The Internationalists: How a Radical Plan to Outlaw War Remade the World

Sold by Simon and Schuster
Free sample

“An original book…about individuals who used ideas to change the world” (The New Yorker)—the fascinating exploration into the creation and history of the Paris Peace Pact, an often overlooked but transformative treaty that laid the foundation for the international system we live under today.

In 1928, the leaders of the world assembled in Paris to outlaw war. Within the year, the treaty signed that day, known as the Peace Pact, had been ratified by nearly every state in the world. War, for the first time in history, had become illegal. But within a decade of its signing, each state that had gathered in Paris to renounce war was at war. And in the century that followed, the Peace Pact was dismissed as an act of folly and an unmistakable failure. This book argues that the Peace Pact ushered in a sustained march toward peace that lasts to this day.

A “thought-provoking and comprehensively researched book” (The Wall Street Journal), The Internationalists tells the story of the Peace Pact through a fascinating and diverse array of lawyers, politicians, and intellectuals. It reveals the centuries-long struggle of ideas over the role of war in a just world order. It details the brutal world of conflict the Peace Pact helped extinguish, and the subsequent era where tariffs and sanctions take the place of tanks and gunships.

The Internationalists is “indispensable” (The Washington Post). Accessible and gripping, this book will change the way we view the history of the twentieth century—and how we must work together to protect the global order the internationalists fought to make possible. “A fascinating and challenging book, which raises gravely important issues for the present…Given the state of the world, The Internationalists has come along at the right moment” (The Financial Times).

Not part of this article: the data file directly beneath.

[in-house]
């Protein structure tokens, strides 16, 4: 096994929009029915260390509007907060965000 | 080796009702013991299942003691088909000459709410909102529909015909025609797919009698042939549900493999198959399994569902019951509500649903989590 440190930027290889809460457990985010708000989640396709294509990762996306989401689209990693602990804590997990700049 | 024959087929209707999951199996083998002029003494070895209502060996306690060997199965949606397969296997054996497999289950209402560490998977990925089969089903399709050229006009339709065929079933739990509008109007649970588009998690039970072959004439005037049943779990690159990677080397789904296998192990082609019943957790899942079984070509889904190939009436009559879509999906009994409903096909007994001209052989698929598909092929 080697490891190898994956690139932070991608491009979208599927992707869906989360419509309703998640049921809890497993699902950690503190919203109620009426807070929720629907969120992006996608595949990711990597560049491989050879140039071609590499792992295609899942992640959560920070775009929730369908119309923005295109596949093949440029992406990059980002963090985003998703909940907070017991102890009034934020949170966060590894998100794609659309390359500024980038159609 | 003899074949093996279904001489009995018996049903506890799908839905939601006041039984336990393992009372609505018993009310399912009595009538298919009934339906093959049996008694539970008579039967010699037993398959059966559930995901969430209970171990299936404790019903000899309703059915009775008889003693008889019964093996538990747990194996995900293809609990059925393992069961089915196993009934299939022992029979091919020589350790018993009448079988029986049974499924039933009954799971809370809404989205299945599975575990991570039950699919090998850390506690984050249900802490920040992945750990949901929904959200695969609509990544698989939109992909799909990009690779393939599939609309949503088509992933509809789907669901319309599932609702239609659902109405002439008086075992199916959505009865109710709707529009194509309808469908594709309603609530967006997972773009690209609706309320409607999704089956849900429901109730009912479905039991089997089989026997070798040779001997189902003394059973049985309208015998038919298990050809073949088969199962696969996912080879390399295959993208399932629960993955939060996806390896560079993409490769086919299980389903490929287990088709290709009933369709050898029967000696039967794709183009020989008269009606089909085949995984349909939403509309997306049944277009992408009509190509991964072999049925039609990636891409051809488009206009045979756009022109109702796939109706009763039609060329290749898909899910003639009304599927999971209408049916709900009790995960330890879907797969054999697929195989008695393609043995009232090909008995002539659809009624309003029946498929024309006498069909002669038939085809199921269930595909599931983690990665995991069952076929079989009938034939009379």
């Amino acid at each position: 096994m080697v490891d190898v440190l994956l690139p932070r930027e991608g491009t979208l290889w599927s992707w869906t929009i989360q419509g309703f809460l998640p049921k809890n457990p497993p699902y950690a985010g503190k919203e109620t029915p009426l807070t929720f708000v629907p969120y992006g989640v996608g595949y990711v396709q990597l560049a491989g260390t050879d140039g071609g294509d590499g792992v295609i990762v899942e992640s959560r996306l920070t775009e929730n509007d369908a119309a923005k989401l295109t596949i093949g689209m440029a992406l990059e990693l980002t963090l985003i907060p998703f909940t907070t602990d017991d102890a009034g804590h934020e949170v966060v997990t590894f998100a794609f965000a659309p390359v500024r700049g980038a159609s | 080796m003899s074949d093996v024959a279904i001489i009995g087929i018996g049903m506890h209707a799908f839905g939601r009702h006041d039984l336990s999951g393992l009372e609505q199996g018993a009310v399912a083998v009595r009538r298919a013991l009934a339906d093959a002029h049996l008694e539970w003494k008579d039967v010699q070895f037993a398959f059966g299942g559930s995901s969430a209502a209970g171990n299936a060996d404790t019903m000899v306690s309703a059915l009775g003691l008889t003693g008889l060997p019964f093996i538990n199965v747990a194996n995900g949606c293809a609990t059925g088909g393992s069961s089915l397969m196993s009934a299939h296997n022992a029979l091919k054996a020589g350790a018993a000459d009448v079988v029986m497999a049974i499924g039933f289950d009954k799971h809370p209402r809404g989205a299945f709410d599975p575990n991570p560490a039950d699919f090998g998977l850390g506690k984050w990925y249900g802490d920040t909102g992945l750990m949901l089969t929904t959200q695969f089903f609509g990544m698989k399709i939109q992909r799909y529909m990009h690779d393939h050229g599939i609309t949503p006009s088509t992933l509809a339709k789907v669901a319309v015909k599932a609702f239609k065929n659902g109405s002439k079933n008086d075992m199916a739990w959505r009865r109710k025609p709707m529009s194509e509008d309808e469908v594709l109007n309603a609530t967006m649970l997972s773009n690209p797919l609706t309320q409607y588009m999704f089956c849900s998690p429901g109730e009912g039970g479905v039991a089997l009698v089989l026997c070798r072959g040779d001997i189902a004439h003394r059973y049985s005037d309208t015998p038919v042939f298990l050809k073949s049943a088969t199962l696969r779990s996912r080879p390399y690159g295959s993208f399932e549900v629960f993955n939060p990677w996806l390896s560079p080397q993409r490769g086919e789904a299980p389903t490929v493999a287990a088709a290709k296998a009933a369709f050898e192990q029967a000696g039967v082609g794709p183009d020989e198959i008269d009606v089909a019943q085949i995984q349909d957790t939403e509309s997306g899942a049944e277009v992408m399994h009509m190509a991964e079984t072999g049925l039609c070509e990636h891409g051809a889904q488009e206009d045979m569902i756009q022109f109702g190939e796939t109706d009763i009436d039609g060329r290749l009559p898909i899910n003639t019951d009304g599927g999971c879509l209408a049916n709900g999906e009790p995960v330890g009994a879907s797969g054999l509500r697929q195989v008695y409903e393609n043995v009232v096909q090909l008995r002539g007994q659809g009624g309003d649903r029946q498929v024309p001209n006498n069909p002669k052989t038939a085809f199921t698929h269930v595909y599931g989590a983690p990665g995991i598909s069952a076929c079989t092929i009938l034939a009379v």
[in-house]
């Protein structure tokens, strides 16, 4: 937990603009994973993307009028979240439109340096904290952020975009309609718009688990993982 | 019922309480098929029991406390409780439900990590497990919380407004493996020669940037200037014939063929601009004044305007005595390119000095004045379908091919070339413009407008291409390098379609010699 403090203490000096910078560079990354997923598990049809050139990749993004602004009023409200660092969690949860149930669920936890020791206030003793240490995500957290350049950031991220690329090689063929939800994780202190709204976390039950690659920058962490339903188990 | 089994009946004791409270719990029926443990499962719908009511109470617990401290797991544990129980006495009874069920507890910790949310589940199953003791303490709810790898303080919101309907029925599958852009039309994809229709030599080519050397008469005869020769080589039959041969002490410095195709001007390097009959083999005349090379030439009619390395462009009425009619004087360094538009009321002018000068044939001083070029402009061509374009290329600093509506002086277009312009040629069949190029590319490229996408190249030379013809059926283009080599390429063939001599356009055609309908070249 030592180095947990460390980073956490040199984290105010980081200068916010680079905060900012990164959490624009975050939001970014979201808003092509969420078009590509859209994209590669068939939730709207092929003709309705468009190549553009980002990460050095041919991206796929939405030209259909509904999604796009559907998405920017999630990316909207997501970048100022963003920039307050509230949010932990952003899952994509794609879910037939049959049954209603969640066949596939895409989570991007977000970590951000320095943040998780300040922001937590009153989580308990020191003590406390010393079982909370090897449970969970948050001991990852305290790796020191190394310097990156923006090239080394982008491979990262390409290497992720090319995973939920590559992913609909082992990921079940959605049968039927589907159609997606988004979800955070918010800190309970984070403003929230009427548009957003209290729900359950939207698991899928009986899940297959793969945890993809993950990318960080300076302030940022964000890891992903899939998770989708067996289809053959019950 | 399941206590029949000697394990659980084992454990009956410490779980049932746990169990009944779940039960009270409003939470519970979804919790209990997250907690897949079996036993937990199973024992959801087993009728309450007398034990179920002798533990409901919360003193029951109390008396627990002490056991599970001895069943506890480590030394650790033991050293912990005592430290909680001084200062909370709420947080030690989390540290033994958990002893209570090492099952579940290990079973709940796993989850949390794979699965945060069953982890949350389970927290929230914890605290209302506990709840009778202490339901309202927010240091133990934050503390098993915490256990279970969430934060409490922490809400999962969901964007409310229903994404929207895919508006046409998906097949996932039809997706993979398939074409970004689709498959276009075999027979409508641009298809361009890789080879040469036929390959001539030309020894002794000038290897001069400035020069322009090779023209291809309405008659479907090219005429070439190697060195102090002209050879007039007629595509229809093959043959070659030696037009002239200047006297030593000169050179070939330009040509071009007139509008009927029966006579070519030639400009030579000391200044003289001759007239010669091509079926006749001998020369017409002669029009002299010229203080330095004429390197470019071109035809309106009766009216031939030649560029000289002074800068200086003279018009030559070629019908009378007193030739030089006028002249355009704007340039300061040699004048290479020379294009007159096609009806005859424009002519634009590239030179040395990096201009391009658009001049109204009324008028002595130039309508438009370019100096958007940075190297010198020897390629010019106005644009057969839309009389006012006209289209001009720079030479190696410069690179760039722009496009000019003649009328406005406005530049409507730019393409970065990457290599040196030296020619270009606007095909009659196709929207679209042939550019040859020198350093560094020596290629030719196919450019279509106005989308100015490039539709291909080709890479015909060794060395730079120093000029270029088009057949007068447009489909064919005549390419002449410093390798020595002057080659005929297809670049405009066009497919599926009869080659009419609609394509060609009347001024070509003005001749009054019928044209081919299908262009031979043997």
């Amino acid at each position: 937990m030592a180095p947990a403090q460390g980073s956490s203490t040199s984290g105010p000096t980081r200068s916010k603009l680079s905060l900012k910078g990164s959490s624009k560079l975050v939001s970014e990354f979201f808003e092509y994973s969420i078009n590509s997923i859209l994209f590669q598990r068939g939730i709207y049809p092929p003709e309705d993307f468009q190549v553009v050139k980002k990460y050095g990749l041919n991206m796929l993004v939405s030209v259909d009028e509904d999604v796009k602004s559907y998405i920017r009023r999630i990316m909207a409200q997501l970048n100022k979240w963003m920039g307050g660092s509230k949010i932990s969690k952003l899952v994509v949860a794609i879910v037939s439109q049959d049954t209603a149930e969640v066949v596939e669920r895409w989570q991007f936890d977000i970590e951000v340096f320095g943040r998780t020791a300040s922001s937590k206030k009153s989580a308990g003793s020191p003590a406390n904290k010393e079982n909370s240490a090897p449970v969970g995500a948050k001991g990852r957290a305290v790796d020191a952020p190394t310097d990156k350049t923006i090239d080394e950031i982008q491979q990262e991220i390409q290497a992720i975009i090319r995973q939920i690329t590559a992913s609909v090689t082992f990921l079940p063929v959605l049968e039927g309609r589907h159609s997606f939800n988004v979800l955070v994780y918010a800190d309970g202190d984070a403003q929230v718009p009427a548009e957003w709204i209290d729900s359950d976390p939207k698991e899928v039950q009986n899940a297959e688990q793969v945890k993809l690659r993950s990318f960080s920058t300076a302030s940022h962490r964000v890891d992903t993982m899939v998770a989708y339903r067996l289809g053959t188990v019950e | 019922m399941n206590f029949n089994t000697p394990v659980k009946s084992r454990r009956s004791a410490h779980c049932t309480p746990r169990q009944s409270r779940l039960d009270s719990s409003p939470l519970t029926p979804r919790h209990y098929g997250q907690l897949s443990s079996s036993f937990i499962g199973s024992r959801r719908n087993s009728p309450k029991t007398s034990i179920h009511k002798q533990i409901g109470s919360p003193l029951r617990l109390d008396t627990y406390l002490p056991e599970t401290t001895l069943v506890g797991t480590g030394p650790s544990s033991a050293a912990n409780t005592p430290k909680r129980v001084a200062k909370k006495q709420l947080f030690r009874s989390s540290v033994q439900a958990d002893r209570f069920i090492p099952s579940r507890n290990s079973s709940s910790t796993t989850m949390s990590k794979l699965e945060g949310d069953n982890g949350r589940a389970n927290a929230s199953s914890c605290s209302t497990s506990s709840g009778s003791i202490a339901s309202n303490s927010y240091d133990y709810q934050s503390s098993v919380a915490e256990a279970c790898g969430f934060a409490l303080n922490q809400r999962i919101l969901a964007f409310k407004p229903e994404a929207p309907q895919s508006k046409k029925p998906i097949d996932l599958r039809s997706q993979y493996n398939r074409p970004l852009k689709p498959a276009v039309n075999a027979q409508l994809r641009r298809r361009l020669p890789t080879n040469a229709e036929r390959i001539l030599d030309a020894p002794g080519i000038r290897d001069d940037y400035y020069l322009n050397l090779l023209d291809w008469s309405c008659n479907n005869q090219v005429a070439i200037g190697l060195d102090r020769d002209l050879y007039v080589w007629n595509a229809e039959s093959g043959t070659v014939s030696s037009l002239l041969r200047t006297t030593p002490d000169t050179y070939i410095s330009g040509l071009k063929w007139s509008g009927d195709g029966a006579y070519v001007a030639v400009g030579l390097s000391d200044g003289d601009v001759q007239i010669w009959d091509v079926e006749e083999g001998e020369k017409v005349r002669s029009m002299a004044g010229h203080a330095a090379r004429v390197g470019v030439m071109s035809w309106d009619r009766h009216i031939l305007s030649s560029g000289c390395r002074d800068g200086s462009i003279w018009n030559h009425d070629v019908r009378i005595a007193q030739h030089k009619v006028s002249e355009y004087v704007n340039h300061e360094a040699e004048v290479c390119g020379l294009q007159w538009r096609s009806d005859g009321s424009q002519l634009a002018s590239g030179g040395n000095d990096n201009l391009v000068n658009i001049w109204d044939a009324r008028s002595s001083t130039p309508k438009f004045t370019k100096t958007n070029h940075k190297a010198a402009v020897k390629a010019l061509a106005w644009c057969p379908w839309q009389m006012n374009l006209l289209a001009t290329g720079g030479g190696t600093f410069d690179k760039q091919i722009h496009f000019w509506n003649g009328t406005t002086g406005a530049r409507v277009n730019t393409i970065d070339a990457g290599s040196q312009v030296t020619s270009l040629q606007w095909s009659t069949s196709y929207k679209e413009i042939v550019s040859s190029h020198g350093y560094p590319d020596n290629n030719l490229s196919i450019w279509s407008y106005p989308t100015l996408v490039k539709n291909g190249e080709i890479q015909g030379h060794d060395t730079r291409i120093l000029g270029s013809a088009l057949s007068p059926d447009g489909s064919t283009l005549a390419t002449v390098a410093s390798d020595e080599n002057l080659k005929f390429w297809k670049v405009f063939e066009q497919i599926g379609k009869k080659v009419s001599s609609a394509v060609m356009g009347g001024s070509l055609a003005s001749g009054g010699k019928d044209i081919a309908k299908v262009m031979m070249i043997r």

Read more

About the author

Oona A. Hathaway is the Gerard C. and Bernice Latrobe Smith Professor of International Law at Yale Law School and the Director of the Center for Global Legal Challenges. She has published essays and opinion pieces in The New York Times, The Washington Post, Los Angeles Times, The Guardian, and Foreign Policy. She served as the Special Counsel to the General Counsel at the U.S. Department of Defense in 2014-2015, for which she was awarded the Office of the Secretary of Defense Award for Excellence. She is a member of the Advisory Committee on International Law for the Legal Adviser of the US Department of State and an active member of the US Supreme Court bar. She earned her BA from Harvard College and a JD from Yale Law School, where she was Editor-in-Chief of The Yale Law Journal. She lives in New Haven, Connecticut.

Scott J. Shapiro is the Charles F. Southmayd Professor of Law and Professor of Philosophy at Yale Law School, where he is the Director of the Center for Law and Philosophy. He is also the Visiting Quain Professor of Jurisprudence at University College, London. He earned his BA and PhD degrees in philosophy from Columbia University and a JD from Yale Law School, where he was senior editor of The Yale Law Journal. He is the author of Legality and editor of The Oxford Handbook of Jurisprudence and the Philosophy of Law. He lives in New Haven, Connecticut.

Read more
Loading...

Additional Information

Publisher
Simon and Schuster
Read more
Published on
Sep 12, 2017
Read more
Pages
608
Read more
ISBN
9781501109881
Read more
Language
English
Read more
Genres
History / Military / General
History / United States / 20th Century
Political Science / International Relations / Treaties
Read more
Content Protection
This content is DRM protected.
Read more
Eligible for Family Library

Reading information

Smartphones and Tablets

Install the Google Play Books app for Android and iPad/iPhone. It syncs automatically with your account and allows you to read online or offline wherever you are.